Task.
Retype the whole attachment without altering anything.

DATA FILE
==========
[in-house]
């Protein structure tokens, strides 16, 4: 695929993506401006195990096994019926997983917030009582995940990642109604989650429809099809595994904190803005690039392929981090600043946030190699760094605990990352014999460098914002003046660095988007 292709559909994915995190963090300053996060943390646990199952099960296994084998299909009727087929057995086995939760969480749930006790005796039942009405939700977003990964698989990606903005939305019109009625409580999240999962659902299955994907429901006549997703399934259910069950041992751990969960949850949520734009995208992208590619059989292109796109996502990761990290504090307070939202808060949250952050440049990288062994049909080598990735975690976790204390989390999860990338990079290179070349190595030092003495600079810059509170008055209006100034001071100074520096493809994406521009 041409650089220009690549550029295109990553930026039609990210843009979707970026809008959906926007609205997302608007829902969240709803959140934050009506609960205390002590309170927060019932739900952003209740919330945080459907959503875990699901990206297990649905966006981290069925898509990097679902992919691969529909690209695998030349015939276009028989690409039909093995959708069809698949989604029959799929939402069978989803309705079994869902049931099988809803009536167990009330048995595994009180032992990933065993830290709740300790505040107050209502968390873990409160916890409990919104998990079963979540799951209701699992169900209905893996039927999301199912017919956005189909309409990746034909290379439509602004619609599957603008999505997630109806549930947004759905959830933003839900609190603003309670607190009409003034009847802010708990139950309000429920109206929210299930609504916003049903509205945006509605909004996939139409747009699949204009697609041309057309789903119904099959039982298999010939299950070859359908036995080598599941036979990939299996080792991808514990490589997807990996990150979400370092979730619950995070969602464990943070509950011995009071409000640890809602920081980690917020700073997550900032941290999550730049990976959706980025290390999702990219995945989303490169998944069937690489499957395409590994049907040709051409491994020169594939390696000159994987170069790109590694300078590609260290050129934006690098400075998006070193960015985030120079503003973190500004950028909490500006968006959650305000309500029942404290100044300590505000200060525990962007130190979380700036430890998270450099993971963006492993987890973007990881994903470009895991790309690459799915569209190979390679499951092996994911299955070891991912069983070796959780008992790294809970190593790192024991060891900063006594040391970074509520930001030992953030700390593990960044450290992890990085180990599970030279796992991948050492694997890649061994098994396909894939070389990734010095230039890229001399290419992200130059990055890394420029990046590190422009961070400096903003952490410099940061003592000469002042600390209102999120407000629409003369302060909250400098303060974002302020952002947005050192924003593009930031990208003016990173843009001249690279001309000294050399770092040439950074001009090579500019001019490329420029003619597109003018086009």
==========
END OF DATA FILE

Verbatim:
[in-house]
């Protein structure tokens, strides 16, 4: 695929993506401006195990096994019926997983917030009582995940990642109604989650429809099809595994904190803005690039392929981090600043946030190699760094605990990352014999460098914002003046660095988007 292709559909994915995190963090300053996060943390646990199952099960296994084998299909009727087929057995086995939760969480749930006790005796039942009405939700977003990964698989990606903005939305019109009625409580999240999962659902299955994907429901006549997703399934259910069950041992751990969960949850949520734009995208992208590619059989292109796109996502990761990290504090307070939202808060949250952050440049990288062994049909080598990735975690976790204390989390999860990338990079290179070349190595030092003495600079810059509170008055209006100034001071100074520096493809994406521009 041409650089220009690549550029295109990553930026039609990210843009979707970026809008959906926007609205997302608007829902969240709803959140934050009506609960205390002590309170927060019932739900952003209740919330945080459907959503875990699901990206297990649905966006981290069925898509990097679902992919691969529909690209695998030349015939276009028989690409039909093995959708069809698949989604029959799929939402069978989803309705079994869902049931099988809803009536167990009330048995595994009180032992990933065993830290709740300790505040107050209502968390873990409160916890409990919104998990079963979540799951209701699992169900209905893996039927999301199912017919956005189909309409990746034909290379439509602004619609599957603008999505997630109806549930947004759905959830933003839900609190603003309670607190009409003034009847802010708990139950309000429920109206929210299930609504916003049903509205945006509605909004996939139409747009699949204009697609041309057309789903119904099959039982298999010939299950070859359908036995080598599941036979990939299996080792991808514990490589997807990996990150979400370092979730619950995070969602464990943070509950011995009071409000640890809602920081980690917020700073997550900032941290999550730049990976959706980025290390999702990219995945989303490169998944069937690489499957395409590994049907040709051409491994020169594939390696000159994987170069790109590694300078590609260290050129934006690098400075998006070193960015985030120079503003973190500004950028909490500006968006959650305000309500029942404290100044300590505000200060525990962007130190979380700036430890998270450099993971963006492993987890973007990881994903470009895991790309690459799915569209190979390679499951092996994911299955070891991912069983070796959780008992790294809970190593790192024991060891900063006594040391970074509520930001030992953030700390593990960044450290992890990085180990599970030279796992991948050492694997890649061994098994396909894939070389990734010095230039890229001399290419992200130059990055890394420029990046590190422009961070400096903003952490410099940061003592000469002042600390209102999120407000629409003369302060909250400098303060974002302020952002947005050192924003593009930031990208003016990173843009001249690279001309000294050399770092040439950074001009090579500019001019490329420029003619597109003018086009």